KLASS: Well, there's two aspects to this. One is was Donald Trump aware of the meeting when it happened. He says he was not, but he made a very curious statement three hours after the meeting was confirmed where he promised new dirt on Hillary Clinton right after the meeting promising dirt on Hillary Clinton was confirmed.

So, Mueller is going to be looking into that very closely. The second aspect of this is that there is a clear intent to mislead the country and potentially cover up details. And that speaks to intent of the president to not show the full truth of what happened.

And that aspect is really important because you can no longer claim that the president was simply acting in good faith. This is a clear example of the fact that he's acting in bad faith and trying to basically obscure the details of an ongoing investigation that special counsel is charge with looking into for possible criminal wrongdoing, and that's a very serious matter indeed. CHURCH: And while this is all playing out, does Mr. Trump's base care

about any of this and would they agree with the White House that this is all of no consequence?

KLASS: Well, I think what we've seen is that there's a remarkable resilience among Trump's base to accept improper behavior. This is nothing new. I mean, we saw this during the campaign with the Access Hollywood tapes, with lies. It's happened during the White House after Trump became president.

What really turned the base most recently was when Trump went after Jeff Sessions who is a champion of the base's issues on policy. So there is a remarkable resilience to let Trump get away with lying, misleading, dishonest statements. And I don't think that's going to change for the sort of 25 to 30 percent that will like Donald Trump no matter what because they believe he is less guilty than the system he's railing against.

But that doesn't really matter because you cannot govern a country effectively with 35 percent of the country behind you. Overwhelmingly, Donald Trump is the most unpopular president in American history at this point in his term and its having serious ramifications for his ability to deliver on legislative promises and that is where the base might turn I think in the coming days.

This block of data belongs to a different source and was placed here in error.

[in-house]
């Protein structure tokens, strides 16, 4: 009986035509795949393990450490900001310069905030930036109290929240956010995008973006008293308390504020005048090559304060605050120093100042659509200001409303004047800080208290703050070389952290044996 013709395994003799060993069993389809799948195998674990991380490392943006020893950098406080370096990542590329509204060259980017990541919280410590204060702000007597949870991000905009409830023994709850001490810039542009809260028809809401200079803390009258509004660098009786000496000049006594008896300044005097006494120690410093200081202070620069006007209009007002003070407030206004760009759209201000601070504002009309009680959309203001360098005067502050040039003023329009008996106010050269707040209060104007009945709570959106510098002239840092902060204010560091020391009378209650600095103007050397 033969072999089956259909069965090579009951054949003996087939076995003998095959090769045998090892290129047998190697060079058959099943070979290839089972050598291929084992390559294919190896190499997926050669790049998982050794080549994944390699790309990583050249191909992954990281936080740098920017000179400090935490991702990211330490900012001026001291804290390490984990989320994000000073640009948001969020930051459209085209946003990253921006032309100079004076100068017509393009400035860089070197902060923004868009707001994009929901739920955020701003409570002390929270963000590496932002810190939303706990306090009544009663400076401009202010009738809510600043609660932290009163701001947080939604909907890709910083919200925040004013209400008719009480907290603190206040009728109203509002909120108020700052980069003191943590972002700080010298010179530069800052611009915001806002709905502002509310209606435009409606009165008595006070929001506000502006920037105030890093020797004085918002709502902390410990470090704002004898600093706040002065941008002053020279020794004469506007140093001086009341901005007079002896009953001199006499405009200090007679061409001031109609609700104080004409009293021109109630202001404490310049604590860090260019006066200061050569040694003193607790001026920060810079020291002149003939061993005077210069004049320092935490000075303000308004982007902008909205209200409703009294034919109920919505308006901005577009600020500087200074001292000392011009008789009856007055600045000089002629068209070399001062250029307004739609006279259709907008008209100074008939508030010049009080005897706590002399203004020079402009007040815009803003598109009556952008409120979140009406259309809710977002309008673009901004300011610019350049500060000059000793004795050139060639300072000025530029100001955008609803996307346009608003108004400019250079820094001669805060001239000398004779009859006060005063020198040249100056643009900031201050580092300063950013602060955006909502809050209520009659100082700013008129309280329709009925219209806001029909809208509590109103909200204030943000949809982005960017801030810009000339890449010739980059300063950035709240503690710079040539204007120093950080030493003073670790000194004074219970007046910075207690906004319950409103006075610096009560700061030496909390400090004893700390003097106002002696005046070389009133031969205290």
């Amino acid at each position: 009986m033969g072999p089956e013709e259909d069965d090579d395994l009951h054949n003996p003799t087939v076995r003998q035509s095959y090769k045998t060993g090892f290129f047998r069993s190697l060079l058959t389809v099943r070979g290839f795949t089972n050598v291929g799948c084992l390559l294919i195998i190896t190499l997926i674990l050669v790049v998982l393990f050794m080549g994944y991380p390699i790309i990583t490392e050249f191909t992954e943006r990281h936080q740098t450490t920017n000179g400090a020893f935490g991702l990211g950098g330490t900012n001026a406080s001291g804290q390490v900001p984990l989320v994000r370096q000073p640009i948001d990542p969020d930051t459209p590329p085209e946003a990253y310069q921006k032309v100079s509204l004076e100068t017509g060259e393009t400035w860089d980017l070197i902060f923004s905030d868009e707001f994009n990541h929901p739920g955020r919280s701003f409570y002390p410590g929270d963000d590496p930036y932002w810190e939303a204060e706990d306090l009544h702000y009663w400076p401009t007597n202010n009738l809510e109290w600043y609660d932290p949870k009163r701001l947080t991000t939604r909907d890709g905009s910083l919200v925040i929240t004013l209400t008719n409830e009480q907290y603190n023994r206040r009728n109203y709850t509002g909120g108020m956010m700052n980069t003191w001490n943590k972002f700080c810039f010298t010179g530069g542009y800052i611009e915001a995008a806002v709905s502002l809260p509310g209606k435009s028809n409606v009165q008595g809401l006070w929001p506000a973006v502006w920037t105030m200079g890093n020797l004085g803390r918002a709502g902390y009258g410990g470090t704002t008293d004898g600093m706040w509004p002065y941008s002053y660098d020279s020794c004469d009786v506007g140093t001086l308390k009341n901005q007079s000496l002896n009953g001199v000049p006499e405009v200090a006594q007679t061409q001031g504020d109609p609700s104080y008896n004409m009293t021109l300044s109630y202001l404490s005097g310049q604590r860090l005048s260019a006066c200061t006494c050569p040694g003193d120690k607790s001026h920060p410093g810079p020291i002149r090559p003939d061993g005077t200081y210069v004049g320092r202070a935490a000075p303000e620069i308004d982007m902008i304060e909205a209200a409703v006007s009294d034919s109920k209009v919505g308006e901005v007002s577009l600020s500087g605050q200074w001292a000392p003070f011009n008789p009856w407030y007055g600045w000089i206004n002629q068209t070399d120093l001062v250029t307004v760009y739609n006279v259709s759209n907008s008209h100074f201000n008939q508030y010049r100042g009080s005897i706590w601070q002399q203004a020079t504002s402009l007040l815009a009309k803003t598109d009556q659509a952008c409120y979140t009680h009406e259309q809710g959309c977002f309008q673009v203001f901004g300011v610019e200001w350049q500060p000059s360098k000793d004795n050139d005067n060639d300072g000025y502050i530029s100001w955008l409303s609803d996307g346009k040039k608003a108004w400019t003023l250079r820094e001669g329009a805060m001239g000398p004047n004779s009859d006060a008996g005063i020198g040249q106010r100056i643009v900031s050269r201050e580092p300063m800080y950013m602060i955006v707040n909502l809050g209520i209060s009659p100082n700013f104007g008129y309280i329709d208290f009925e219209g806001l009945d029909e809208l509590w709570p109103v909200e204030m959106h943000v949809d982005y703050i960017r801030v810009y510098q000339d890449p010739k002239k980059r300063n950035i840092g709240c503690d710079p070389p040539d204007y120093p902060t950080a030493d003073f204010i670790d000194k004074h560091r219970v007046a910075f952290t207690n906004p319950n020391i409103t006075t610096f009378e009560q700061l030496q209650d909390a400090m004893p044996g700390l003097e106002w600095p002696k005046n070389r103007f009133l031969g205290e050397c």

CHURCH: All right. Brian Klass, thanks so much for joining us there live from our London studio. I appreciate it.

KLASS: Thanks for having me.

CHURCH: Well, the White House says President Trump still intends to sign off on tougher sanctions against Russia. The bill passed Congress with near unanimous support. But Mr. Trump has not said or tweeted anything about it. Reporters asked Tuesday if he signed the bill yet.


[22:10:03] SANDERS: He has not but as we put out a statement earlier this week he will and we'll let you know when the details and final plan on that comment.

UNIDENTIFIED MALE: What's the delay, what's the delay here? You guys have had this since Friday, what's holding him back?,

SANDERS: There's nothing holding him back. There is a review process, a legal press. They are going through that and he'll sign the bill and we'll let you guys know.


CHURCH: All right. So let's head to Moscow now and CNN's Clare Sebastian. Clare, on his current tour of former Soviet republic, Vice President mike Pence insists President p will sign the Russia's Sanctions bill very soon. How's that been received in Russia and what's being said about Mr. Pence's trip there CLARE SEBASTIAN, INTERNATIONAL CORRESPONDENT, CNN: Rosemary, as you

said, the president, President Trump wasn't saying very much. His vice president very vocal, indeed. As for his comments on the fact that the president still intends to sign that bill that isn't going to make a huge difference to Moscow.

They have already, as you know, retaliated. They have already closed two U.S. diplomatic properties in Moscow and they have said that the U.S. diplomatic mission has until September 1st to cut 755 people from its staff. So that seems to be still shaking out with the State Department who will be cut and how that will affect the mission.

But as for, you know, the visit of Mike Pence to Eastern Europe, certainly his itinerary itself speaks volumes from Russia's point of view. He's already been to Estonia which is a country on NATO country on Russia's western border. He was in Georgia yesterday. That is an aspiring NATO country on Russia's southern border.